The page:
The world could use a new dose of innovation. The U.S. economy, in particular, is in the market for some game-changers.
A century and more ago, Thomas Edison was shaking up life with spectacular innovations in electricity. And right there also was the great visionary of innovation, Nikola Tesla — with alternating current, hydroelectric power, the guts of the radio, and much more.
Edison won the fame battle. But Tesla is back in big way.
This hour, On Point: “Tesla-mania” — as the U.S. looks for innovation.
Plus, we’ll hear expectations for Apple’s new hot product.
Joining us from Brussels is Daniel Michaels, correspondent for The Wall Street Journal. He wrote recently about Tesla's resurgence in a piece headlined “Long-Dead Inventor Nikola Tesla Is Electrifying Hip Techies.”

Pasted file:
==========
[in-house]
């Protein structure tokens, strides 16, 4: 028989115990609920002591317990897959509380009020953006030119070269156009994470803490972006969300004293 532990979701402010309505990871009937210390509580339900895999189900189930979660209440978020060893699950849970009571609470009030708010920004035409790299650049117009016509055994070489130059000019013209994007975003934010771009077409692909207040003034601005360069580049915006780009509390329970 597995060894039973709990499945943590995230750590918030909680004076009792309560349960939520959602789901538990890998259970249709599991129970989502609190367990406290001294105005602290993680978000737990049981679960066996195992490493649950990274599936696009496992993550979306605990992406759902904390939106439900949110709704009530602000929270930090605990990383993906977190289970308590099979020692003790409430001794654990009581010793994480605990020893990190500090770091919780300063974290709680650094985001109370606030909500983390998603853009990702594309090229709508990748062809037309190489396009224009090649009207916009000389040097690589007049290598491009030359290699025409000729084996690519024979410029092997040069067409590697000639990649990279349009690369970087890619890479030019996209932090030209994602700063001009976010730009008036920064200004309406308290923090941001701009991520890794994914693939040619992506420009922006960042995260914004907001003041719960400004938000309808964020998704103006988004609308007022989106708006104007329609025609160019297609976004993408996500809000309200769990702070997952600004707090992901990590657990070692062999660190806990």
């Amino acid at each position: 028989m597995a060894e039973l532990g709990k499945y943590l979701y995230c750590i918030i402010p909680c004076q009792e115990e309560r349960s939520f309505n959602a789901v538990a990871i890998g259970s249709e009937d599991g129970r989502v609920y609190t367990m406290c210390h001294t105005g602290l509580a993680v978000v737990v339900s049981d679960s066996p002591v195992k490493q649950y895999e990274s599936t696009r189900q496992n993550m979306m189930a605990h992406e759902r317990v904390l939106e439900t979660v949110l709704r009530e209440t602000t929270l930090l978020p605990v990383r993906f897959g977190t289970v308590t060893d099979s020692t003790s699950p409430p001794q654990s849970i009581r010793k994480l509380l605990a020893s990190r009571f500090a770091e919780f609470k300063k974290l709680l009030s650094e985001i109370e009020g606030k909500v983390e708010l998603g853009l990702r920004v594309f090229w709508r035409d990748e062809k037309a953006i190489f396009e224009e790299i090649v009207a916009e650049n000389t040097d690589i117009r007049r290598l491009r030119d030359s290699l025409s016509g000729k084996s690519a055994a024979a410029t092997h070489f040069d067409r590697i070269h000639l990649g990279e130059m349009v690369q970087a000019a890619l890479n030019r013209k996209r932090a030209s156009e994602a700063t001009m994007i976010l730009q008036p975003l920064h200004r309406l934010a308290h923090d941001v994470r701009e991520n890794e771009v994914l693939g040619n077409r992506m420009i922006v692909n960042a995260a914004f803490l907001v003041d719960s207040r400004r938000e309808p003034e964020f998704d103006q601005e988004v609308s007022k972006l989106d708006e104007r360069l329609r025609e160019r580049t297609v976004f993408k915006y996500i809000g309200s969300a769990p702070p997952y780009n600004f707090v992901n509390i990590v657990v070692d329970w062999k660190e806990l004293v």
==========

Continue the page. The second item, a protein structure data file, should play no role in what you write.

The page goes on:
Joining us from Charlottesville, Va., is W. Bernard Carlson, professor of science, technology, and society at the University of Virginia. He’s currently working on a biography of Nikola Tesla, to be published next year by Princeton University Press .
Joining us from Davos, Switzerland, is Jason Pontin, editor in chief and publisher of Technology Review. He's in Davos at the World Economic Forum, where he’ll moderate a panel with technology pioneers.
Later this hour we'll check in on today's announcement from Apple of its latest product, the much-anticipated tablet device:
This program aired on January 27, 2010.